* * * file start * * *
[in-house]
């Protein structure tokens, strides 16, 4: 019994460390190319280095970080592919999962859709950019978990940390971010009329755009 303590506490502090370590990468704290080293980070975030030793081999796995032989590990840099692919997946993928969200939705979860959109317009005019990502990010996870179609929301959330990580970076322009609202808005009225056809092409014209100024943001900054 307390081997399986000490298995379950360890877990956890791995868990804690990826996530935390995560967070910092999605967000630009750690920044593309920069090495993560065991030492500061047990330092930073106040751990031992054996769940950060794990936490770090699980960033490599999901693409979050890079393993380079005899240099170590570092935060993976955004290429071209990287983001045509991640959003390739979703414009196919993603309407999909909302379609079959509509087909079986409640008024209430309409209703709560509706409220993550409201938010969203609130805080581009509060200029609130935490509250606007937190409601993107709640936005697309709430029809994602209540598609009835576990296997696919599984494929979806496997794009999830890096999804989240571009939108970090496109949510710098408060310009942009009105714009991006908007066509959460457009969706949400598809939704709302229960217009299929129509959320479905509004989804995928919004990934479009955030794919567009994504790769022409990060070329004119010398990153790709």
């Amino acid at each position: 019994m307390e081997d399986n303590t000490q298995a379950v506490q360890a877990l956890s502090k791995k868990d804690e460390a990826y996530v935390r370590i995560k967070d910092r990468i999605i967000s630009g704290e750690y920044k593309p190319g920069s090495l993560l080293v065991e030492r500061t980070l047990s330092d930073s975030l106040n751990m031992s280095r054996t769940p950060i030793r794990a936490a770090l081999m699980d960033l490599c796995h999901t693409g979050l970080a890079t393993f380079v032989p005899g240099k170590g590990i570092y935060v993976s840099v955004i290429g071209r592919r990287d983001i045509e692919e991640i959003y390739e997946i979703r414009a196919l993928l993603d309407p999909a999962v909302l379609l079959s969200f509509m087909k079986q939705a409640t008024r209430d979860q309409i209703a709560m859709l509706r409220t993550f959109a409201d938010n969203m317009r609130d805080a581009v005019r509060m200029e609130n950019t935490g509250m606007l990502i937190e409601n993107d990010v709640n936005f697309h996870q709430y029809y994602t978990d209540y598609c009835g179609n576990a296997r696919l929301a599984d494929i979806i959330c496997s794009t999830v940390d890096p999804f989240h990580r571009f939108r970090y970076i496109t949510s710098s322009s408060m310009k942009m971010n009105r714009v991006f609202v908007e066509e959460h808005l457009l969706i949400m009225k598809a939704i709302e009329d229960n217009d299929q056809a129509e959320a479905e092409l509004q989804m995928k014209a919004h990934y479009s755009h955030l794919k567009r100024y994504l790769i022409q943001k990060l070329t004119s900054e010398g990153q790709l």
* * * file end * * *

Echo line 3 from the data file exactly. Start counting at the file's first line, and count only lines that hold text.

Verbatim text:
């Amino acid at each position: 019994m307390e081997d399986n303590t000490q298995a379950v506490q360890a877990l956890s502090k791995k868990d804690e460390a990826y996530v935390r370590i995560k967070d910092r990468i999605i967000s630009g704290e750690y920044k593309p190319g920069s090495l993560l080293v065991e030492r500061t980070l047990s330092d930073s975030l106040n751990m031992s280095r054996t769940p950060i030793r794990a936490a770090l081999m699980d960033l490599c796995h999901t693409g979050l970080a890079t393993f380079v032989p005899g240099k170590g590990i570092y935060v993976s840099v955004i290429g071209r592919r990287d983001i045509e692919e991640i959003y390739e997946i979703r414009a196919l993928l993603d309407p999909a999962v909302l379609l079959s969200f509509m087909k079986q939705a409640t008024r209430d979860q309409i209703a709560m859709l509706r409220t993550f959109a409201d938010n969203m317009r609130d805080a581009v005019r509060m200029e609130n950019t935490g509250m606007l990502i937190e409601n993107d990010v709640n936005f697309h996870q709430y029809y994602t978990d209540y598609c009835g179609n576990a296997r696919l929301a599984d494929i979806i959330c496997s794009t999830v940390d890096p999804f989240h990580r571009f939108r970090y970076i496109t949510s710098s322009s408060m310009k942009m971010n009105r714009v991006f609202v908007e066509e959460h808005l457009l969706i949400m009225k598809a939704i709302e009329d229960n217009d299929q056809a129509e959320a479905e092409l509004q989804m995928k014209a919004h990934y479009s755009h955030l794919k567009r100024y994504l790769i022409q943001k990060l070329t004119s900054e010398g990153q790709l």